The Technology

We are developing a platform to enable SW developers to leverage the benefits of heterogeneous distributed compute environments.


This is a new platform developed and defined with very specific objectives. It should feel like a SW development platform. Companies and pundits suggest HLS was developed to fill this void. In reality, HLS is a higher level of abstraction for HW engineers. It is not a tool for software developers. QCC and supporting hardware was specifically developed to streamline acceleration development in a fashion that meets the needs and knowledge of SW developers. There are a number of key differences between QCC and HLS.

User Guided Partitioning

The QCC platform will automatically partition functions to different heterogeneous compute engines. The partitioner is optimized to limit the number of channels and data transfer between compute engines. There is no need for the SW developer to write compute engine specific code utilizing an API to initialize and interrogate resources, start and stop functions, transfers data and synchronizes tasks. QCC automatically generates all the infrastructure, communication, data transfer and data referencing code to support partitioned distributed computing. This is done across different processes and processors and FPGAs. Modifications to optimize the application partition are easily accomplished by re-executing the partitioner. No source code modifications are required. Application development is an iterative process. Requiring code changes across the host code and accelerator to optimize the application partition is resource intensive, reduces cycles per day and is error prone. HLS is two development paths which need to be separately developed and modified to change any partition. The modified code no longer matches the original requiring extensive system verification. Poor partitions can result in a magnitude of differences in performance. To reduce development time, enhance performance and increase quality automatic partitioning is a critical capability.


Memory architecture is essential to deliver acceleration. Absence of data and insufficient memory bandwidth will stall compute. To achieve acceleration critical loops must be pipelined (n*c vs n+c). For additional performance pipelined loops are unrolled. Fully pipelined loops means all operations are executing in parallel. This creates a lot of demand on the memory subsystem. Unrolling further challenges the memory sub-system. The memory sub-system is far more complex than a multi-level cache for processors. The CacheQ Virtual Machine is tightly integrated with a proprietary multi ported arbitrated cached memory structure. Data transfer, data access and the memory subsystem just work. SW developers writing code for a processor do not design their own cache. Beyond the hardware architecture certain SW capabilities must also exist. SW developers want to use malloc. They want extensive pointer support. They want memory shared between host and accelerators. All of this is part of the CacheQ solution. HLS puts an insurmountable burden on the SW developer. Re-writing code to remove malloc is time consuming, error prone and will deliver sub-optimal results. Creating an application specific and fully predictable memory controller is well beyond the timeline required for application development.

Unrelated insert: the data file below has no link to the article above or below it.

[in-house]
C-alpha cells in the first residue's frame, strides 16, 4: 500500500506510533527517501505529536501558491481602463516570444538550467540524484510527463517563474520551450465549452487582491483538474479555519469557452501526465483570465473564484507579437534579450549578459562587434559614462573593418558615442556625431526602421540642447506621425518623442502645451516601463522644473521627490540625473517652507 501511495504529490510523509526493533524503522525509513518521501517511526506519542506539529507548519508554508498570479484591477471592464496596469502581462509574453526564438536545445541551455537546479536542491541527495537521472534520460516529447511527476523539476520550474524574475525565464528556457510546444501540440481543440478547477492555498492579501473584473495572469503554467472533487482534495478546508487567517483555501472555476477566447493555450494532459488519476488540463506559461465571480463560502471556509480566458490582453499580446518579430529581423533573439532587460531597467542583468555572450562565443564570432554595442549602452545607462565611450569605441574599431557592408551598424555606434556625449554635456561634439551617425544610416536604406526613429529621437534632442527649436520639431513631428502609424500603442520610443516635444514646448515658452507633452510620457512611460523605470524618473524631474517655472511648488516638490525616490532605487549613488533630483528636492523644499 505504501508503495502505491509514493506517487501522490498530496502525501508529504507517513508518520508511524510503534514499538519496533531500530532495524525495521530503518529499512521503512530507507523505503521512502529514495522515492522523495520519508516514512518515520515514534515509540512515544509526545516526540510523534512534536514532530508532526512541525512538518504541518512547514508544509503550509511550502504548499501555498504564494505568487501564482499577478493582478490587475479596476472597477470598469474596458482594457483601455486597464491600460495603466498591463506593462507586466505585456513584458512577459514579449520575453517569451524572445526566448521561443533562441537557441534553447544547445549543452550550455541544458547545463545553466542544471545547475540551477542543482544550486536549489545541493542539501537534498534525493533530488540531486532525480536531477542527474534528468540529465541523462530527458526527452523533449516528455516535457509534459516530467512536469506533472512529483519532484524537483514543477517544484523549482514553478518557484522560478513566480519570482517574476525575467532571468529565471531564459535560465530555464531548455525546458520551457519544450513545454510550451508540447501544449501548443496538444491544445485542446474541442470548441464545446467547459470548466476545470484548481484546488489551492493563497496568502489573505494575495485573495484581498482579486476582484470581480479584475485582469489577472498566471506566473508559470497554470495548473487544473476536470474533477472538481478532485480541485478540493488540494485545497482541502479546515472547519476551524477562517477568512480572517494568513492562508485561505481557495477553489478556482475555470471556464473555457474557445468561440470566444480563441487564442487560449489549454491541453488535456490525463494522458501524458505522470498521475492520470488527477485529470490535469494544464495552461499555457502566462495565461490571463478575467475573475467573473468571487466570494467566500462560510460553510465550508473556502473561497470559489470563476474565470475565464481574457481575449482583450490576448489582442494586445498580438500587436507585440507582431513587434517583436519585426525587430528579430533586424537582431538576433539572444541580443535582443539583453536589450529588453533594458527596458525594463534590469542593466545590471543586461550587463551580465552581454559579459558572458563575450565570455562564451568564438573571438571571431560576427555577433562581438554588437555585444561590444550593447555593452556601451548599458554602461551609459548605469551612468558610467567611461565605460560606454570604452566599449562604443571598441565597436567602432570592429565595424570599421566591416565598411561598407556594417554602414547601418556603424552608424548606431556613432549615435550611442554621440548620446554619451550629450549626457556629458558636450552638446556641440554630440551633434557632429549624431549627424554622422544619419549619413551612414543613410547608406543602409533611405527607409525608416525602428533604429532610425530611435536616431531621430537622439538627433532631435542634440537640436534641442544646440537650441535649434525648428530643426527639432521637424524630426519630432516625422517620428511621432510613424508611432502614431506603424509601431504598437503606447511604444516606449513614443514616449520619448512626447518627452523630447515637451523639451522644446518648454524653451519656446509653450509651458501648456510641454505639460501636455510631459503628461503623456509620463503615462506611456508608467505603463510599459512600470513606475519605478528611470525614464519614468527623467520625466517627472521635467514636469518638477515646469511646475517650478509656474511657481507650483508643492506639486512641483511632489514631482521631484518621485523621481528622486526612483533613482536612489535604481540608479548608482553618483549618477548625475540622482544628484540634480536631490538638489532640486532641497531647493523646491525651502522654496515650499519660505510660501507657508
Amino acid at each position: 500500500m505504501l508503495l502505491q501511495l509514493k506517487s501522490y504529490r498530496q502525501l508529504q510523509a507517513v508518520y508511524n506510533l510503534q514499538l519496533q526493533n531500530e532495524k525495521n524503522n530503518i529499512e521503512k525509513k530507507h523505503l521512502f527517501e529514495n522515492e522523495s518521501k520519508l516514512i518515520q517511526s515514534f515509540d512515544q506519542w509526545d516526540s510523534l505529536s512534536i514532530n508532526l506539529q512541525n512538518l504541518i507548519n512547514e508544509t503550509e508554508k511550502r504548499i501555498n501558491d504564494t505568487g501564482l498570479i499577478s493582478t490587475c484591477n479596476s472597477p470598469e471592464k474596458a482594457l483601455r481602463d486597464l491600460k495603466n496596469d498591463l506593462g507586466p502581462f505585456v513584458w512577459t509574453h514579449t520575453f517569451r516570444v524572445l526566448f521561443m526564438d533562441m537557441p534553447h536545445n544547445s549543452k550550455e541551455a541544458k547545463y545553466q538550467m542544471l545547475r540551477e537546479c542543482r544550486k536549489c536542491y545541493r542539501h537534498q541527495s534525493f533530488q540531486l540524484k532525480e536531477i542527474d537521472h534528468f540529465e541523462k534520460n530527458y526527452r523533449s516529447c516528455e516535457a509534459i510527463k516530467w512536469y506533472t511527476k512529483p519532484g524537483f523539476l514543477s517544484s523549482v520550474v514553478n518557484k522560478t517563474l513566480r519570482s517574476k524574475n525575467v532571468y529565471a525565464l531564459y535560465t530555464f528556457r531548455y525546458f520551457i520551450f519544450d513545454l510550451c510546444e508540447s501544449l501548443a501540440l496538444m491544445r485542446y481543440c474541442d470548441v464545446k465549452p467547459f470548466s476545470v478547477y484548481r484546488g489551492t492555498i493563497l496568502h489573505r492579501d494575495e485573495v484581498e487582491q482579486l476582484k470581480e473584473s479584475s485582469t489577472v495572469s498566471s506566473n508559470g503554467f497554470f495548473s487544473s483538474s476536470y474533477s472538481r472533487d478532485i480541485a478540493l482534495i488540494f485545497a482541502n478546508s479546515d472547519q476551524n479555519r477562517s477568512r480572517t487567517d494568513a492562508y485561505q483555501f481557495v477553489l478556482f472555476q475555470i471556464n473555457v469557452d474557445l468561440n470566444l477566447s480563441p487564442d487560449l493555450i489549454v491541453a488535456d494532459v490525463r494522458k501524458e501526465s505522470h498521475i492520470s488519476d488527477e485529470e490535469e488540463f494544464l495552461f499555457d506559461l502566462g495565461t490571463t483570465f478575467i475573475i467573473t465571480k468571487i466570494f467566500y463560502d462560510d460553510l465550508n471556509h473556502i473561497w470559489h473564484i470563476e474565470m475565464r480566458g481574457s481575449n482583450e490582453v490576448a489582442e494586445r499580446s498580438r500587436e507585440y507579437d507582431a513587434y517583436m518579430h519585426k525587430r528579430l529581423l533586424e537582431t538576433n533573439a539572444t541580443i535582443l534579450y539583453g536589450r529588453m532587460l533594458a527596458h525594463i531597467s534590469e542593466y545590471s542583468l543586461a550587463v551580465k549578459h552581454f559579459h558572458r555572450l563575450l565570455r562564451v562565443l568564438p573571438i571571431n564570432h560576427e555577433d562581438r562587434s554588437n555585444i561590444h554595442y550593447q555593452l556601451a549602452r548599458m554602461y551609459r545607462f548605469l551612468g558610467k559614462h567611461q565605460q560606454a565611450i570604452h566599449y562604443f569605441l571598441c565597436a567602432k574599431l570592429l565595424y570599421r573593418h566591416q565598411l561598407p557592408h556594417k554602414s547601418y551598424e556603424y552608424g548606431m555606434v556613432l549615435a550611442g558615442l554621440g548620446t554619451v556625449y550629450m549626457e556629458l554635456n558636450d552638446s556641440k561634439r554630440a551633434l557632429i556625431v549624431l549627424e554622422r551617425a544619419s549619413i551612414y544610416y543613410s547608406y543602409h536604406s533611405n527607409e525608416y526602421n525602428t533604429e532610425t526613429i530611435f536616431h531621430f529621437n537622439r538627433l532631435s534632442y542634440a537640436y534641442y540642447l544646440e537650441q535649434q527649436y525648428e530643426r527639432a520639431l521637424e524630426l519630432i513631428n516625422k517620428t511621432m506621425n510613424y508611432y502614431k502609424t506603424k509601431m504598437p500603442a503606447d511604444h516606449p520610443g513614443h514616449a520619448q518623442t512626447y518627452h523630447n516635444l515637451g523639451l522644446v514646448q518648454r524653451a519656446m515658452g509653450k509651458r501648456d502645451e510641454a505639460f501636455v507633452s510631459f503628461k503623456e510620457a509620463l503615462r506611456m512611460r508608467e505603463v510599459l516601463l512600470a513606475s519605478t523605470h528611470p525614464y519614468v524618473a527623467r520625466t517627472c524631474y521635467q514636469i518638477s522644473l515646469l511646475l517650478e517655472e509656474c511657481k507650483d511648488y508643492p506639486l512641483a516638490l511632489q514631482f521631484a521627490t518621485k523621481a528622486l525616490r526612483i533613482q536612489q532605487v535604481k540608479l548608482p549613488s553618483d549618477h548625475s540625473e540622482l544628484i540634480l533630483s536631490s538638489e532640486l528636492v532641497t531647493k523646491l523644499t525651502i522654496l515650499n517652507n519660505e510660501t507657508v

Limited Variables

The CacheQ development platform includes many critical capabilities required by the SW developer to develop and deliver application acceleration. Code is partitioned, loops are pipelined, loops are unrolled, there is an optimized configurable memory subsystem, malloc just works, there are optimization tools and dataflow, which is a concept understood by SW developers. The SW developer is focused on the application and application optimization. There is too much to digest with HLS. The developer must deal with separate programs, manual partitioning, extensive code modification, multiple simultaneous variables to optimize (memory structure, initiation interval, data movement, code modifications, …), timing simulations, host to FPGA data transfer, array structures to name a few. CacheQ provides the foundation. The SW developer builds upon the foundation.